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The law and policy of sex work: I

Posted at 14:45 on 3 Nov 2010 by Pandora / Blake

Tags: other pictures, Politics, Sex worker rights

The mainstream debate about sex work legislation seems to have hotted up lately, and strangely, what I've seen hasn't made me as frustrated and angry as it usually does. I'm not saying that the legislature will do anything sensible in Britain any time soon, but I've seen some encouraging signs that the decriminalisation argument is gradually growing wings.

Firstly, I was startled by these tube adverts the other week, from the Economist:

"Typical," I thought. "Why are these 'controversial' issues always framed in such a way that it affirms right-wing ideals? It claims to be provoking debate but in the meantime, there are big ads everywhere saying prostitution is a crime, not a business - surely that's got to have an effect on people."

It wasn't until I went back through the same station on my way home that I noticed the advert next to it for the first time:

So much for leaping to conclusions! That's nowhere near as bad as I feared - both arguments laid out in a reasonably balanced way. I mean, it's simplistic and they aren't the arguments I'd necessarily have chosen, but as a debate it's certainly presented more neutrally than I at first assumed.

For reference, here are my answers to the points on the "crime, not a business" ad:

1. It exploits vulnerable people, so society should not condone it.

'Prostitution' doesn't exploit anyone, just as or 'nursing' or 'data entry' or any other profession doesn't exploit anyone. People exploit people - and by definition, exploitation is done by people with power to people they have power over. People are are intrinsically no more likely to exploit vulnerable people in the sex industries than in any other industry. Arguably vulnerable people are more likely to end up in sex work than other lines of work, but one of the things that enables exploitation is the fact that sex work is criminalised. If sex workers enjoyed the same legal protections as other workers, they would be at far less risk of exploitation.

2. If sex has a price, it loses its value.

Again, I can only unravel this one by looking at other lines of work. If a teacher is paid to teach, does that mean that the time and energy they put into bringing up their own children is worthless? If a cleaner is paid to clean, does that mean that it's worthless if they voluntarily do some housework for their partner? Of course not. The existence of sex work does not suddenly make all sex innately transactional. It can still be given for free, and is worth just as much as it always was to the person I'm sharing it with. If I have sex at work, it doesn't devalue the sex I have in my leisure time, just as being paid to appear in spanking films doesn't devalue the play I enjoy in private.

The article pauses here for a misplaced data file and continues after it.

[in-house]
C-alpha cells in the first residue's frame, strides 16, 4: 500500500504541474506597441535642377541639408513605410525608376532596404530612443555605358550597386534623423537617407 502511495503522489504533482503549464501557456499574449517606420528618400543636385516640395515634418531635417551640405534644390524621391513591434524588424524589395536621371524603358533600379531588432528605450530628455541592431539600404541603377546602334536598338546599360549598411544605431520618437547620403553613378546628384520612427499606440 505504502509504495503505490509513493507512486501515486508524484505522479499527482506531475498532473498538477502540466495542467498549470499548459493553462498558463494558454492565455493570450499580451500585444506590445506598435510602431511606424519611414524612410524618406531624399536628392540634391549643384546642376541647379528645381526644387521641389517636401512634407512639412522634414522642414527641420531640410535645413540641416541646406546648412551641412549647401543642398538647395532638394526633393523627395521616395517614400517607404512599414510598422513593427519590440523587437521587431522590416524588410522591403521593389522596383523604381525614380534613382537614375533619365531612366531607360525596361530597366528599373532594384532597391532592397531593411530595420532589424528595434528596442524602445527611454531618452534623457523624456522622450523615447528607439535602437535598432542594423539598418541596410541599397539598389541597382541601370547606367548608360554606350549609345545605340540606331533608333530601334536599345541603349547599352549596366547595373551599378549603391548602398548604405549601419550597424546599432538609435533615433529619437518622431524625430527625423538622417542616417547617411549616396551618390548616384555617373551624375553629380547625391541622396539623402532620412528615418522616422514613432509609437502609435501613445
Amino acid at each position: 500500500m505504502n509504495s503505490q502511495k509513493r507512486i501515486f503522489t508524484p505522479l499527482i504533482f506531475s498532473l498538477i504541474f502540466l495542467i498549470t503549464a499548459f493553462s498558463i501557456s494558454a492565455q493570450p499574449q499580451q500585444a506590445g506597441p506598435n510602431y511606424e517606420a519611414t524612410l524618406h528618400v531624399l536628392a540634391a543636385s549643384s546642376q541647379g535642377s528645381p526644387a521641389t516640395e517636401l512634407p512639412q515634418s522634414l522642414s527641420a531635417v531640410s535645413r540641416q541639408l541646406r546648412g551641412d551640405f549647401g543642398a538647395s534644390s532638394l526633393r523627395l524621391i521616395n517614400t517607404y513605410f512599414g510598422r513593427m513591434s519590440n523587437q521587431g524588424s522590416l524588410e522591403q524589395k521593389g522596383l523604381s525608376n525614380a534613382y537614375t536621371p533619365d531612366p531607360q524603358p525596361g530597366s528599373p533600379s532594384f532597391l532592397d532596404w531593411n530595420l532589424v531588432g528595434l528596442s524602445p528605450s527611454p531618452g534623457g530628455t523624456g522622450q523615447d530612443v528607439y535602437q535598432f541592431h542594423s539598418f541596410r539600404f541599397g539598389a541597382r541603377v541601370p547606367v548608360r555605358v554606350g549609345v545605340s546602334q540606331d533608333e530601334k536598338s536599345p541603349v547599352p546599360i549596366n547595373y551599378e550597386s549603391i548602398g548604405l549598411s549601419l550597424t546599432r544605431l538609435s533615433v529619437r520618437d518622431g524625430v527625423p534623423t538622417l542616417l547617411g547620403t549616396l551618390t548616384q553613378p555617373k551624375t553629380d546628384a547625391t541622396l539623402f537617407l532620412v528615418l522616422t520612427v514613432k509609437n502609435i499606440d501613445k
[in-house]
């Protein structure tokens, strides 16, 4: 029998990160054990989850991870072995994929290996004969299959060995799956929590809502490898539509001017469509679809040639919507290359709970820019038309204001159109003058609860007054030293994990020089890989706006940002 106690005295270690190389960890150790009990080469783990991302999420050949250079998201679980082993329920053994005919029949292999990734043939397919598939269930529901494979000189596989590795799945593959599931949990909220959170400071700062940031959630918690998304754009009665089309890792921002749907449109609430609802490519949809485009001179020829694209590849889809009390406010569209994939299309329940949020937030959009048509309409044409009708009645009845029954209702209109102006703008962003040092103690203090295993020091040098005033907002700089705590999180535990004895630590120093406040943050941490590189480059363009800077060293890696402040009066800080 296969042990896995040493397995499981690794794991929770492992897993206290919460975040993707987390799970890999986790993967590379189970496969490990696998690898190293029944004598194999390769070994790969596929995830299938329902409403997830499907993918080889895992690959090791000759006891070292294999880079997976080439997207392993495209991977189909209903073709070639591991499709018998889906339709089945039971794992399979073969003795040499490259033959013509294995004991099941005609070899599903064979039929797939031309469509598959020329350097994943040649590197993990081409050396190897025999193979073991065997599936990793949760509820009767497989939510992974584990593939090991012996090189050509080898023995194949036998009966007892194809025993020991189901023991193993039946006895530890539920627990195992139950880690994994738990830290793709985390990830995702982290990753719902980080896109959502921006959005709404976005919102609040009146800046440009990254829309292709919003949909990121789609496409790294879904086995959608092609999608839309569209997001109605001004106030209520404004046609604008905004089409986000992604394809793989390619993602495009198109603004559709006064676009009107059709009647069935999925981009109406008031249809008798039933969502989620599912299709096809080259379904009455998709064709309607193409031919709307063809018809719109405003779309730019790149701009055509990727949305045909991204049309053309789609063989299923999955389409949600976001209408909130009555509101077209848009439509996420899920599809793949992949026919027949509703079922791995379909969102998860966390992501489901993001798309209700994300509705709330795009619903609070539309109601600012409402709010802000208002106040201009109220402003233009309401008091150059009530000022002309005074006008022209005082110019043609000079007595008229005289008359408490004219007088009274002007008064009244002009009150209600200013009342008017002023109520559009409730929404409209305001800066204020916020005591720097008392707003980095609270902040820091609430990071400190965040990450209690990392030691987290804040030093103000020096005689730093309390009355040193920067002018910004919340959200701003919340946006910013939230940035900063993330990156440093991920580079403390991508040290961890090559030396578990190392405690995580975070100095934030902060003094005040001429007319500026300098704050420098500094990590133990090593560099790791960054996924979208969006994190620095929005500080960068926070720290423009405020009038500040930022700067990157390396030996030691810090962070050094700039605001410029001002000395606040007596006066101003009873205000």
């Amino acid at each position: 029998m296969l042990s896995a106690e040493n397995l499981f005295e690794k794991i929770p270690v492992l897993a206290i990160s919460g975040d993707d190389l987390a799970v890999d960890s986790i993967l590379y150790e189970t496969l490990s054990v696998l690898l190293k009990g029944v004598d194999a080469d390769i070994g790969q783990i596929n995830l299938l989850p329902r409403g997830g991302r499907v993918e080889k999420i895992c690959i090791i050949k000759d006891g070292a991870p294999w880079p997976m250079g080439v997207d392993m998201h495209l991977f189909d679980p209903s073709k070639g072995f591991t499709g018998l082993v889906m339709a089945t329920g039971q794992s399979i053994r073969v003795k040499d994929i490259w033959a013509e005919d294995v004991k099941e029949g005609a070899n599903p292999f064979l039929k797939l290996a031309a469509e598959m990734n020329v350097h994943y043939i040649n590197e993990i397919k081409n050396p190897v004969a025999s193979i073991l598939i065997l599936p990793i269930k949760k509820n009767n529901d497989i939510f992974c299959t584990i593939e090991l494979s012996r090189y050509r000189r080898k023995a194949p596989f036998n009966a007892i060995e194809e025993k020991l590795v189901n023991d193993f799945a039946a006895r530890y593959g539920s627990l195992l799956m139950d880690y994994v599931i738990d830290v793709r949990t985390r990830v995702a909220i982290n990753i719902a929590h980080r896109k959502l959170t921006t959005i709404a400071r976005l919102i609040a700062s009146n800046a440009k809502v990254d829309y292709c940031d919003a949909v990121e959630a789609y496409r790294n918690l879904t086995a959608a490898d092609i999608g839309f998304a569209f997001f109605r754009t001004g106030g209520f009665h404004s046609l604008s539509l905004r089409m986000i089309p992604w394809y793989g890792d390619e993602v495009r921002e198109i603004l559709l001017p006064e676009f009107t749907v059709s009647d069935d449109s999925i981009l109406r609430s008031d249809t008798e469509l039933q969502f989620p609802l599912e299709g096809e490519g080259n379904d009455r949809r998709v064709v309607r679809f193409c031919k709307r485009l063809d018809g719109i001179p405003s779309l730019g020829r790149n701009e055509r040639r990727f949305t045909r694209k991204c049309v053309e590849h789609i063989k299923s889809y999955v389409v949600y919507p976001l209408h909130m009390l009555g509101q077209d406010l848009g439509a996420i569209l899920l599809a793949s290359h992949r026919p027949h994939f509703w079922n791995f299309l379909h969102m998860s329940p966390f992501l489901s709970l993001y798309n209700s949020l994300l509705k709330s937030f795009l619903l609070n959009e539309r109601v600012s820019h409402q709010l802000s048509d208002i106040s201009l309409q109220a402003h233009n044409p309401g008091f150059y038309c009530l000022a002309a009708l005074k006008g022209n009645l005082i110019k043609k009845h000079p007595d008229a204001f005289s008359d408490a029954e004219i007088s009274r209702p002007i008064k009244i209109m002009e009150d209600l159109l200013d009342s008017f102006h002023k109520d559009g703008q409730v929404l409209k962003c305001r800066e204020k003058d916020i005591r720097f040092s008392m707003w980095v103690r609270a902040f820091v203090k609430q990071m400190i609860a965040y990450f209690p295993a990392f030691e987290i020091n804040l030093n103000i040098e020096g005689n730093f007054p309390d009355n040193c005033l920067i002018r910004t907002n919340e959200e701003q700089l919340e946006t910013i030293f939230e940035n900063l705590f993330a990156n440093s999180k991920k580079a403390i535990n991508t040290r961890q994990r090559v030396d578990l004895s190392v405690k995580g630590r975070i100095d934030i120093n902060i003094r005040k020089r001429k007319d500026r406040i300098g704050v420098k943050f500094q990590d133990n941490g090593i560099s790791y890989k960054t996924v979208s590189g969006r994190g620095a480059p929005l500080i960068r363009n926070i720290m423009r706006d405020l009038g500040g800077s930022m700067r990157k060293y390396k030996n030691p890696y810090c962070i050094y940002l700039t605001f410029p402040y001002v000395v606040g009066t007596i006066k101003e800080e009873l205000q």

In addition, it's arguable that most sex is transactional, but in a less explicitly negotiated way - people have sex in exchange for all sorts of things, be it nice dinners, intimacy, someone to talk to or anything else. There's nothing wrong with that; a healthy human is inevitably selfish in many ways and most people make choices on the basis of what will benefit them. Arguably, a sex worker is more ethical than, say, a person who puts out in order to manipulate someone into doing something they want, because the transaction is explicitly negotiated and consensual. (This obviously only applies to consensual sex work, but forcing someone to have sex against their will is called rape, and there's already a law against that which has nothing to do with sex work legislation.)

3. If Britain legalised brothels, it would become a centre for seedy sex tourism. London can do without its own version of Amsterdam's red light district.

This is transparent NIMBYism (Not In My Back Yard). London is already a global centre for sex tourism, it's just mostly underground rather than officially sanctioned. This means that the workers enjoy far less protection and security. People who argue for criminalisation are essentially saying that they would rather enjoy a surface a veneer of 'morality' than make sex workers safe. No person with a shred of compassion should give this argument any credence.

I think the arguments given for 'prostitution as a business' are reasonably sound, if again inevitably simplistic. The only comment I would make is about the first one:

1. People should be allowed to buy or sell whatever they like, including their own bodies.

This stems from the association of liberatarian attitudes to decriminalisation of prostitution with libertarian attitudes to the decriminalisation of drugs. While many people, including myself, support both measures, I don't think you have to accept the latter to accept the former, and entangling them like this helps neither debate.

Mostly, though, this is simply an inaccurate description of prostitution. Sex work is not selling your body - it is hiring it out, for a pre-agreed time period and under strict terms and conditions. Selling your body would mean voluntarily selling yourself into slavery, and as far as I know no-one does that - even BDSM practitioners who enter slavery usually have time periods and terms written into their contracts. Selling someone else into slavery is a wholly different thing, and is a revolting human rights violation regardless of whether they are subsequently used as sex slaves or any other type of slave labourer. So "selling yourself" is, in fact, impossible. If we want this to be a rational debate, let's stop using language which is distracting and inaccurate.


In my next post in this mini-series, I'll talk a little more about the libertarian contribution to the debate, with reference to the most recent meeting of the Westminster Sceptics.


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